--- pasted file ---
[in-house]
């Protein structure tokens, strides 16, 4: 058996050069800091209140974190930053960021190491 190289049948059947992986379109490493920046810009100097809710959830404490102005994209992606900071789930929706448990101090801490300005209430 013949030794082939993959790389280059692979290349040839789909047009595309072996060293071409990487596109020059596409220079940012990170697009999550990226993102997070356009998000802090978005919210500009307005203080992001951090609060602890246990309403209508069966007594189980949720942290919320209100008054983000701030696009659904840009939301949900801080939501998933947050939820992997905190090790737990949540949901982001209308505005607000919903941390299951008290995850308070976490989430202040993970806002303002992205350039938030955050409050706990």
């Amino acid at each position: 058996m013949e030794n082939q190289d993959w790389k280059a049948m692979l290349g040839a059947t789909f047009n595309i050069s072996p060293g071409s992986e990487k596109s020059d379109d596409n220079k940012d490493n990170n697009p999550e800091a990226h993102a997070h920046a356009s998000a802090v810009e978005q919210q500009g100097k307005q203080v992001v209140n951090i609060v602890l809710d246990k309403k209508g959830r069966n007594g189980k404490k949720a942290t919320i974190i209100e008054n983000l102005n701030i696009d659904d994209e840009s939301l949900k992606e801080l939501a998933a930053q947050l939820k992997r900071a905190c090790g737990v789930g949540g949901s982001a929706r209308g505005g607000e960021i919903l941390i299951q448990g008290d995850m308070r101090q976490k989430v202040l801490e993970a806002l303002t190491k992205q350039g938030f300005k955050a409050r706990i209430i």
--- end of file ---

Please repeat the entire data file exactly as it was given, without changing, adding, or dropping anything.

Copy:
[in-house]
């Protein structure tokens, strides 16, 4: 058996050069800091209140974190930053960021190491 190289049948059947992986379109490493920046810009100097809710959830404490102005994209992606900071789930929706448990101090801490300005209430 013949030794082939993959790389280059692979290349040839789909047009595309072996060293071409990487596109020059596409220079940012990170697009999550990226993102997070356009998000802090978005919210500009307005203080992001951090609060602890246990309403209508069966007594189980949720942290919320209100008054983000701030696009659904840009939301949900801080939501998933947050939820992997905190090790737990949540949901982001209308505005607000919903941390299951008290995850308070976490989430202040993970806002303002992205350039938030955050409050706990």
């Amino acid at each position: 058996m013949e030794n082939q190289d993959w790389k280059a049948m692979l290349g040839a059947t789909f047009n595309i050069s072996p060293g071409s992986e990487k596109s020059d379109d596409n220079k940012d490493n990170n697009p999550e800091a990226h993102a997070h920046a356009s998000a802090v810009e978005q919210q500009g100097k307005q203080v992001v209140n951090i609060v602890l809710d246990k309403k209508g959830r069966n007594g189980k404490k949720a942290t919320i974190i209100e008054n983000l102005n701030i696009d659904d994209e840009s939301l949900k992606e801080l939501a998933a930053q947050l939820k992997r900071a905190c090790g737990v789930g949540g949901s982001a929706r209308g505005g607000e960021i919903l941390i299951q448990g008290d995850m308070r101090q976490k989430v202040l801490e993970a806002l303002t190491k992205q350039g938030f300005k955050a409050r706990i209430i």